“I have recently moved to Liverpool and one of the pleasures of my new location is being able to cycle the ‘three parks’ route home from work. It’s longer than taking the roads, but it’s safer and takes me through the glorious Sefton Park, past the lake and the geese in Greenbank Park, and through the tree-lined avenue in Wavertree (The Mystery) Park. It’s a great way to unwind after a long day and connect with nature on my way home, as well as getting a good upper body workout.

However, last month I was outraged to find that the gate into Wavertree Park had been changed so that it was impossible for me to pass through with my handcycle. This would of course also exclude other people cycling non-standard cycles, such as trikes or those with child carriers or trailers, as well as disabled people who ride a bicycle but cannot dismount and carry their bike through the gate.

Woman using handcycle unable to get through gates to parkRestricted access before
I immediately contacted Liverpool City Council and, to their credit, I got a very fast response from one councillor and the head of parks and green spaces. The head of parks and green spaces arranged to meet me at the gate the following Monday to discuss changing the gate so that disabled people are not prevented from entering the park. The meeting was very positive. I made the council aware of the obstruction caused by the gate and a commitment was made to remove it.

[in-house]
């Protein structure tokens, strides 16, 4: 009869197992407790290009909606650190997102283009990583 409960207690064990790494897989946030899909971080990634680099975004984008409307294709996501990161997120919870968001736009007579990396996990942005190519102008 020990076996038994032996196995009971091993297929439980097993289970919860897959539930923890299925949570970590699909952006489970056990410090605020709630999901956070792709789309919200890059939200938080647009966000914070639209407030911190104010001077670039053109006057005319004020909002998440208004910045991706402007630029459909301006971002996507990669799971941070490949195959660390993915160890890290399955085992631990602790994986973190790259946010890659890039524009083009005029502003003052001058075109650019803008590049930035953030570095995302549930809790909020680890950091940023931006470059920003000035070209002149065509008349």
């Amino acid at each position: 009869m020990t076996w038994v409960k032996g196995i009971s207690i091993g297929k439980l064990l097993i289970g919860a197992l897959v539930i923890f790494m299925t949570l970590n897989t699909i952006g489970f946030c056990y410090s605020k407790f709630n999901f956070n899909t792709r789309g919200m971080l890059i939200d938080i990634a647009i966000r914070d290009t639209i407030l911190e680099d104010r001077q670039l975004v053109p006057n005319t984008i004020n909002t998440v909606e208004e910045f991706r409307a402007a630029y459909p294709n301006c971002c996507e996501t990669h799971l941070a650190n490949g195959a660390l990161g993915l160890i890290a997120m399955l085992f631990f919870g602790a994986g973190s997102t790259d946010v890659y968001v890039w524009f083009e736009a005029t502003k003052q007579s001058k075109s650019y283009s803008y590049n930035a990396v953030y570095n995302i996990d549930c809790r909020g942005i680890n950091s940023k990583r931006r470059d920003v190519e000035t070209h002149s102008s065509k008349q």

We agreed that some form of barrier needed to be in place so that dogs and children could not simply run straight out of the park and onto the busy road, but we also agreed that whilst the exact design of this barrier was developed the obstructive gate should not be in place.

Just over a week after my initial complaint, the gate was fixed! The photos say it all.

Woman using handcycle smiling as she goes through modified gateThe gate after it had been fixed
This was a positive experience of raising a complaint and having it addressed with speed and gravity. I hope that it encourages more disabled cyclists to challenge discrimination and, more importantly, prompts more public bodies to fully implement their obligations under the Equality Act 2010.”

Wheels for Wellbeing
Wheels for Wellbeing is an award-winning charity supporting disabled people of all ages and abilities in the UK to enjoy the benefits of cycling. The organisation follows a person-centred approach based on the Social Model of Disability. They work to remove or overcome any barriers that prevent an individual from cycling.

Cycling is, of course, just one of the many ways that people like to get around town and enjoy their local parks and green spaces, in addition to being a great way to keep active. Disabled people encounter many barriers to cycling, including much higher than average costs for adapted bikes and trikes, and inadequate infrastructure. In addition to directly supporting disabled people to cycle, Wheels for Wellbeing campaign to remove those barriers,

According to their research, inaccessible cycle infrastructure is the biggest difficulty faced by disabled cyclists. This is perhaps unsurprising given the kinds of cycles that many disabled people use, such as handcycles, recumbents and trikes, which are typically longer and wider than standard two-wheeled bicycles – together with the fact that most disabled cyclists use their cycle as a mobility aid and can’t physically dismount and walk or wheel their cycle. Physical barriers, such as bollards, bridges and kissing gates, pose real and everyday problems that limit disabled cyclists’ ability to cycle where and when they want.

With thanks to Kay, Wheels for Wellbeing and Disability Rights UK for sharing this story.